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Scarlet Tanager
Piranga olivacea

Passeriforme Order – Thraupidae Family

BIOMETRICS:
Length : 16-17 cm
Wingspan : 25-29 cm
Weight : 23-28 g

LONGIVITY: Up to 10 years

PROTECTION / THREATS / STATUS:
Scarlet Tanager adults are hunted by birds of prey. Eggs and nestlings are eaten by blue jays, grackles, American crows, squirrels, chipmunks and snakes.
Fragmentation of North American forests has been linked to the decline of some species of migratory birds. Studies are in progress about this subject. Scarlet tanager is very sensitive to this fragmentation.

Fr: Tangara écarlate
All : Scharlachtangare
Esp : Quitrique Rojo
Ital :  Piranga scarlatta
Nd :  Zwartvleugel-tangare
Russe :  Красно-чёрная танагра
Sd :  Scharlakanstangara

Photographs by Bob Moul
His website : Nature Photography

Photographs by Tom Merigan
His website :  Tom Merigan’s Photo Galleries

Text by  Nicole Bouglouan

Sources :

A GUIDE TO THE BIRDS OF MEXICO AND NORTHERN CENTRAL AMERICA by Steve N.G. Howell and Sophie Webb – OXFORD university Press – ISBN: 0198540124

THE HANDBOOK OF BIRD IDENTIFICATION FOR EUROPE AND THE WESTERN PALEARCTIC by Mark Beaman, Steve Madge - C.Helm – ISBN: 0713639601

A GUIDE TO THE BIRDS OF COLOMBIA by Steven L. Hilty and William L. Brown
Princeton University Press – ISBN 069108372X

Avibase (Lepage Denis)

All About Birds (Cornell Lab of Ornithology)

Animal Diversity Web (University of Michigan Museum of Zoology)

What Bird-The ultimate Bird Guide (Mitchell Waite)

Wikipedia (Wikipedia, The Free Encyclopedia)

 

Home page

Page Passeriforme Order

Summary cards

 

DESCRIPTION:
Adult male summer Scarlet Tanager is a striking scarlet bird with contrasting black wings, scapulars and tail. Tail is medium length, square and slightly blotched.
Adult male winter loses red coloration, resembling adult female, but differing in retaining all-black wings, scapulars and tail.

Female and first winter male has a dull olive-green above, and straw-yellow below, with dark wings and tail.

Scarlet Tanager has pale, thick and pointed bill, a complete eye-ring (broken in summer) and black eyes. Legs are dark. During moults in spring and fall, it shows mixed red and olive green in body feathers.

VOICE:
Scarlet Tanager’s typical call is a distinctive, soft, hoarse “chip-burrr”. In summer, its Robin-like song of raspy notes “querit queer query querit queer” is heard in deciduous forests. Female sings a song similar to the male’s, but softer, shorter, and less harsh. She sings in answer to the male’s song.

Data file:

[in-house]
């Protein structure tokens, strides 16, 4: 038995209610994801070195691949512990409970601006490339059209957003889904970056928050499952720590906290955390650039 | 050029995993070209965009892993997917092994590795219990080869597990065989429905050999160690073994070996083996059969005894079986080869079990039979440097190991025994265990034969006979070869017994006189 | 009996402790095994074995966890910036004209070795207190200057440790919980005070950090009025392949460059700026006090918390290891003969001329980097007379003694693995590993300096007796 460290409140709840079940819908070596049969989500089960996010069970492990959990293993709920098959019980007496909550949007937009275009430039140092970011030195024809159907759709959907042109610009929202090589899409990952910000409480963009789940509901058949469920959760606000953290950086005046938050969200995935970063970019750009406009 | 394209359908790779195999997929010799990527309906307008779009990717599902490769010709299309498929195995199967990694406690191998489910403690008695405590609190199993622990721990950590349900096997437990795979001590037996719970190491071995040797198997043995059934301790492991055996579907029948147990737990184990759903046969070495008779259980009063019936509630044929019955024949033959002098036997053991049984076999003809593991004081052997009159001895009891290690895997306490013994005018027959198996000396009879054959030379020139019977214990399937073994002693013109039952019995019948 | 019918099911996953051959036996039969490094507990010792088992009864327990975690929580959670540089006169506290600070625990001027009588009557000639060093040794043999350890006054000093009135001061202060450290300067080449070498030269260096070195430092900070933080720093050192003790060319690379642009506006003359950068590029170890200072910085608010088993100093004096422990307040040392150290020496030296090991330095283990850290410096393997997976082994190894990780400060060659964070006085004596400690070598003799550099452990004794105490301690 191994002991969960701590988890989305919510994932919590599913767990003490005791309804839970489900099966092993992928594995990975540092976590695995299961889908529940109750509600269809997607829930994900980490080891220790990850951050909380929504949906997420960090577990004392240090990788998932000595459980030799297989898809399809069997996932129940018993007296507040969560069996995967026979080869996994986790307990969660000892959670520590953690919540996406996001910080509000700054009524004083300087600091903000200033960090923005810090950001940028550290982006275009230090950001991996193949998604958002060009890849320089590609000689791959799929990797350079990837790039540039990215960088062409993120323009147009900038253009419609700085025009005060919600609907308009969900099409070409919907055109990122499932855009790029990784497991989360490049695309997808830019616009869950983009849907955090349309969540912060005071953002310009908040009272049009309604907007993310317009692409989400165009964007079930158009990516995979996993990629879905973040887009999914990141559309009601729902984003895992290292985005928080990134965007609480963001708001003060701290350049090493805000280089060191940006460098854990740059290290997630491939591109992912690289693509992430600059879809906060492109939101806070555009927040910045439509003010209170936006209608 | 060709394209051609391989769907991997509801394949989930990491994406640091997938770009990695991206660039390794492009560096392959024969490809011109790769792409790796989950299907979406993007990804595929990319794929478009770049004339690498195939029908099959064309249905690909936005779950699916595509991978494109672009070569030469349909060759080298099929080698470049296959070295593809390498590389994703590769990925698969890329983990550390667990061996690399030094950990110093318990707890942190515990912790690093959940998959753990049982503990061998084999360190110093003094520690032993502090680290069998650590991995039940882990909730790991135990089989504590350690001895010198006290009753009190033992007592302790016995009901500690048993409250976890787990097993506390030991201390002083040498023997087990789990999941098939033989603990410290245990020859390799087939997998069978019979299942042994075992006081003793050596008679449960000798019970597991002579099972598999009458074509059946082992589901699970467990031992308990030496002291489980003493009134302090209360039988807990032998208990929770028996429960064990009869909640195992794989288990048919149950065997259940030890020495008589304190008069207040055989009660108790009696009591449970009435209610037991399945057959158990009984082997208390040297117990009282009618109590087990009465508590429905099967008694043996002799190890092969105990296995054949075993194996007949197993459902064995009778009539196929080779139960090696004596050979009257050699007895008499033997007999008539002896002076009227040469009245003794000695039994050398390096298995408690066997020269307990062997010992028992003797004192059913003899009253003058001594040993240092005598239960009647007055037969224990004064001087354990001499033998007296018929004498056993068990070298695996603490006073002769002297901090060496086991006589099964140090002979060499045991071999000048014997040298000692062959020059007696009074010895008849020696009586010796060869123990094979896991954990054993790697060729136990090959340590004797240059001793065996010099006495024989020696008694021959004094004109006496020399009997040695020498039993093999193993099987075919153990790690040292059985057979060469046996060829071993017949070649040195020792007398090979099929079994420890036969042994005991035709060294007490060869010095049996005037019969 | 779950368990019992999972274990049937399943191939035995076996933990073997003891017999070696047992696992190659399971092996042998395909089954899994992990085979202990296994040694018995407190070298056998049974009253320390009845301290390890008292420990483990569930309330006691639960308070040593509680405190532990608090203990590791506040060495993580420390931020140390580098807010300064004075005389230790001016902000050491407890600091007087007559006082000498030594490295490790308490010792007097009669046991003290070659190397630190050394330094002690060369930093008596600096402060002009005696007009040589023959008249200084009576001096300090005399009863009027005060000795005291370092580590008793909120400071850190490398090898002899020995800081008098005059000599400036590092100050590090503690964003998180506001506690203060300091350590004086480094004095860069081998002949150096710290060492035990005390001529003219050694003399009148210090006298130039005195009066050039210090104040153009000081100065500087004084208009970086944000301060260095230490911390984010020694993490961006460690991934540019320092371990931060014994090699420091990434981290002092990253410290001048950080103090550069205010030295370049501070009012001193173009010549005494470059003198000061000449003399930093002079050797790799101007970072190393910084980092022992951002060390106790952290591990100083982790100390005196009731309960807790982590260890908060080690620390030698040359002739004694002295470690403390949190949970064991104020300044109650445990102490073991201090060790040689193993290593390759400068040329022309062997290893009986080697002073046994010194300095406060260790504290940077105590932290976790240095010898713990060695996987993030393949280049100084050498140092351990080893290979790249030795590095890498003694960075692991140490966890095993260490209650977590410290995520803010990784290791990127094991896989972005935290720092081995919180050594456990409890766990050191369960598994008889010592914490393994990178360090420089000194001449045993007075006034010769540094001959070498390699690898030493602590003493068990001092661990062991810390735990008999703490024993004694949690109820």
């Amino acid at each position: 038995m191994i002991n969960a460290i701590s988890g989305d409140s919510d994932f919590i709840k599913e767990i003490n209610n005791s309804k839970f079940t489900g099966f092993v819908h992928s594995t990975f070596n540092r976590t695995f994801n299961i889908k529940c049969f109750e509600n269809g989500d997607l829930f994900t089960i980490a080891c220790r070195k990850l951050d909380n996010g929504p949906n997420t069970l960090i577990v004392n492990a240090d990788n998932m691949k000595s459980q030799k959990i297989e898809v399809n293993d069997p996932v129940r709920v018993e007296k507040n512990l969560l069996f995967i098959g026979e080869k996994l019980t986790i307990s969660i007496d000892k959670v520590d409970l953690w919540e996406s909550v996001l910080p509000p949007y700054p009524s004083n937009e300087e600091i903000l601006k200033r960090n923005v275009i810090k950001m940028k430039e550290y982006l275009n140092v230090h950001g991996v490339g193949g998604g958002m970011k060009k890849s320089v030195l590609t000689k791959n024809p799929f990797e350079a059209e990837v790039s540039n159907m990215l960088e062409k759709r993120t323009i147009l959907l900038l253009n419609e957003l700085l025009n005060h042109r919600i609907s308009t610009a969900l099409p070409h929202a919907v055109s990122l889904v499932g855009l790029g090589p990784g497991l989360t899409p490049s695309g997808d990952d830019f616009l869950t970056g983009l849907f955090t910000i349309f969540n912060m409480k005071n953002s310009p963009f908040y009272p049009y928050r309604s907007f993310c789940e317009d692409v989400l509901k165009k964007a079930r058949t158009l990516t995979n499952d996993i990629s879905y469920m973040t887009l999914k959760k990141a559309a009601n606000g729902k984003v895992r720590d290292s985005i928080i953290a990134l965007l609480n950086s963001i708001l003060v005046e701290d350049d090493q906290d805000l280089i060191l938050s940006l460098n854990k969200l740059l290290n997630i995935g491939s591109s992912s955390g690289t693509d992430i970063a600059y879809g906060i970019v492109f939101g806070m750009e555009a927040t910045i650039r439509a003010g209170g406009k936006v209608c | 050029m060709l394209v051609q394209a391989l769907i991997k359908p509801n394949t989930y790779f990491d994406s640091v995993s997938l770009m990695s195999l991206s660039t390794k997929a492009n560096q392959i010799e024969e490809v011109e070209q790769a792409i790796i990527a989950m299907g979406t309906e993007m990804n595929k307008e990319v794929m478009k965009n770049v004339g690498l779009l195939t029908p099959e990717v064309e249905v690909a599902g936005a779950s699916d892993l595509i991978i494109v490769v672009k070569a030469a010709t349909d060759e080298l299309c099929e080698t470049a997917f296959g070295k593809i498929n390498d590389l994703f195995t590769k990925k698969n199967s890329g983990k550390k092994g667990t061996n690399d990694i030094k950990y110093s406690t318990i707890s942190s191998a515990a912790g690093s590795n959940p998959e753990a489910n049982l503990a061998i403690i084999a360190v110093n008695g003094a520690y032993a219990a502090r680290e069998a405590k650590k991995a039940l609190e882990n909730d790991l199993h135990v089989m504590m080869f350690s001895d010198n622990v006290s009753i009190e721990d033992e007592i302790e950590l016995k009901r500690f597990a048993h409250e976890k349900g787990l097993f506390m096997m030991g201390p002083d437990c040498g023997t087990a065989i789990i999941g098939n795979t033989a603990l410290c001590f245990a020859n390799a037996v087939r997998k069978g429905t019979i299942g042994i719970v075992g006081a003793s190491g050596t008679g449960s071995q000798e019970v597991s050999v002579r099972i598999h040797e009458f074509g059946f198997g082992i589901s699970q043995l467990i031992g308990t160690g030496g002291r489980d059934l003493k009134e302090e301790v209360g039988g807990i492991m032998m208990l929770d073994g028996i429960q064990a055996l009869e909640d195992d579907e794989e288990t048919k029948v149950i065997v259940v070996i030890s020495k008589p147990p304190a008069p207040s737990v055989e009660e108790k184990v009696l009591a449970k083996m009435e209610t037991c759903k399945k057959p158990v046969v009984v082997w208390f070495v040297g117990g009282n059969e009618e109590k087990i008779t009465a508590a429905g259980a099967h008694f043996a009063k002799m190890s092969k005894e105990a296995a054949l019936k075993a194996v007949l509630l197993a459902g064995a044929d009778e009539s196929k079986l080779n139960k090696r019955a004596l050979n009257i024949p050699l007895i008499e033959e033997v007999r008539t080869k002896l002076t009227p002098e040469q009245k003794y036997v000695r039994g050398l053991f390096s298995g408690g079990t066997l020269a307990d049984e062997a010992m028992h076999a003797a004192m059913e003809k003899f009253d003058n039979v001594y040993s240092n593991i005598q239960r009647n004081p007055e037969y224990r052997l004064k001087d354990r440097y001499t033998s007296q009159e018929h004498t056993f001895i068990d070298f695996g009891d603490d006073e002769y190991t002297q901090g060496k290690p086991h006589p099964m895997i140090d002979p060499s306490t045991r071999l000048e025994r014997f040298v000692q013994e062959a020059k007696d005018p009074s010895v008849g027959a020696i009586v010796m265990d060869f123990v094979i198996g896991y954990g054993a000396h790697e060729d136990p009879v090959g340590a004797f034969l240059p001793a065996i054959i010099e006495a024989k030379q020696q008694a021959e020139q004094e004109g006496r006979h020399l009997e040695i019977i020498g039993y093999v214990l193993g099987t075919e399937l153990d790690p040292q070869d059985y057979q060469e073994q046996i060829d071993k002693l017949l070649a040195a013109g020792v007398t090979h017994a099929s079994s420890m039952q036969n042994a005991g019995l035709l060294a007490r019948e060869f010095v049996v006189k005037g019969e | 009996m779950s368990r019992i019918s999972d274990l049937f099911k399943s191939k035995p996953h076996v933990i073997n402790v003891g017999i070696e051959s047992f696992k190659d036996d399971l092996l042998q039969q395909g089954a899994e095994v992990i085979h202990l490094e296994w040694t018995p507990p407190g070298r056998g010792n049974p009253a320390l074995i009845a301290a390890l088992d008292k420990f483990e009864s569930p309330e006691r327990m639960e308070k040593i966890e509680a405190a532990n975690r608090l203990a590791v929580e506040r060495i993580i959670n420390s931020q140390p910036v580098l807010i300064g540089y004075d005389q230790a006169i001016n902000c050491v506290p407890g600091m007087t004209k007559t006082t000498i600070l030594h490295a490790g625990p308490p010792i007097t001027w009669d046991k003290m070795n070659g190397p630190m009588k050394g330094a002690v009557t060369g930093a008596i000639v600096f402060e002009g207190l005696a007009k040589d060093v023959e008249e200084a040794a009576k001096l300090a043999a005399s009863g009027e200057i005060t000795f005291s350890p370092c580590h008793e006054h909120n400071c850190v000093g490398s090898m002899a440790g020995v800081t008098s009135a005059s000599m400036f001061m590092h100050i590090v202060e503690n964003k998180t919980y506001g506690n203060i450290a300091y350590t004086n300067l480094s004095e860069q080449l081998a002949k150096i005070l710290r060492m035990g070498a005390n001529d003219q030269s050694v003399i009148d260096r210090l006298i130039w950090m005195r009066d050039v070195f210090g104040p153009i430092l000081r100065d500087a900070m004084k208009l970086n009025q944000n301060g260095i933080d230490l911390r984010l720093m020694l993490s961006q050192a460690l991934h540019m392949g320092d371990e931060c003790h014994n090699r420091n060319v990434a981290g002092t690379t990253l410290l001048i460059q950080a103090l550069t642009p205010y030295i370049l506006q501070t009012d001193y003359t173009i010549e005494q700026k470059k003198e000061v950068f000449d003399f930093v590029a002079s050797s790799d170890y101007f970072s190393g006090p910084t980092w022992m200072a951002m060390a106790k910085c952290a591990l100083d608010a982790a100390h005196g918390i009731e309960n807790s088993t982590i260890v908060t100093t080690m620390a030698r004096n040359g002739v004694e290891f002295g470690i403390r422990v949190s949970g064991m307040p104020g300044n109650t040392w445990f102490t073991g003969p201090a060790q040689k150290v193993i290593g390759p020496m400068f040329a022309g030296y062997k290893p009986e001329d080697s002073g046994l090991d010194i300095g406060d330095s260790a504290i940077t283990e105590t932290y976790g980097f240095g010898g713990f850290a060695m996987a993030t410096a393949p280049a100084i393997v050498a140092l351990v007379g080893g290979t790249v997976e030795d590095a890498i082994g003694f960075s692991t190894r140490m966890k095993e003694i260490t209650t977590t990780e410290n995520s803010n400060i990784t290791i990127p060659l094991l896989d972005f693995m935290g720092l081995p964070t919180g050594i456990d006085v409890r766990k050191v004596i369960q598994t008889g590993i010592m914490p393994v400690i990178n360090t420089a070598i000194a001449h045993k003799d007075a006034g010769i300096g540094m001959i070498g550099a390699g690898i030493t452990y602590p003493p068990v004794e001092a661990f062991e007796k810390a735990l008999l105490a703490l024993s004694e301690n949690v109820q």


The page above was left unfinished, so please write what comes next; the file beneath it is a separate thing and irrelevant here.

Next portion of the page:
HABITAT:
Scarlet Tanager breeds in mature deciduous woodlands, sometimes mixed woodlands or pines. It can inhabit wooded parks and large shade trees in residential areas. In winter, they live in the treetops, in evergreen forests.

RANGE:
Scarlet Tanager arrives in U.S. through April, moving into the northern U.S. and Canada to breed. It winters in western and northern South America and Central America.

BEHAVIOUR:
Scarlet Tanager male arrives on the breeding areas before the female, and stake out territories in choice tall trees. It warns the other males singing frequently. Females are attracted to the singing males. The courtship display is simple. Male hops about on low perches in woods near the ground. It spreads its wings and displays its scarlet back. Often feeds its mate when the nesting season approaches.

Scarlet Tanager feeds on insects, foraging in treetops, shrubs, or on the ground. It captures insects by gleaning and grabbing them while hovering. It’ll hawk flying insects. Beats prey against branch to kill it.
When is threatened, the Scarlet Tanager mobs the predators. It may dive and swoop around them, calling. But it responds to American crows and merlins by becoming quiet and watchful, apparently to try to be inconspicuous.
On the wintering grounds in South America, Scarlet Tanager joins mixed species foraging flocks, with resident tropical tanagers.

FLIGHT:
Scarlet Tanager hovers to catch insects on treetops.

REPRODUCTION:
Scarlet Tanager’s nest is a shallow open cup, built in a week or less by female. It’s made from twigs, rootlets, coarse grass, and weed stems. It’s lined with fine grasses and pine needles. It’s located from 4 to 75 feet above the ground. It’s placed among a cluster of leaves.

Female lays 4 to 5 pale blue-green eggs, with browns spots. Incubation lasts 13 to 14 days. They are brooded only by female, but both parents bring food to the nest. Nest is always clean; parents carry away the droppings in the bill. Young leave the nest when they are 9 to 15 days old.

DIET:
Scarlet Tanager feeds on insects, such as aphids, nut weevils, wood borers, leaf beetles, cicadas, dragonflies, ants, termites, caterpillars of gypsy moths, parasitic wasps and bees. It eats also some fruits such as mulberries, June-berries, huckleberries and other wild fruits.

SOUNDS BY XENO-CANTO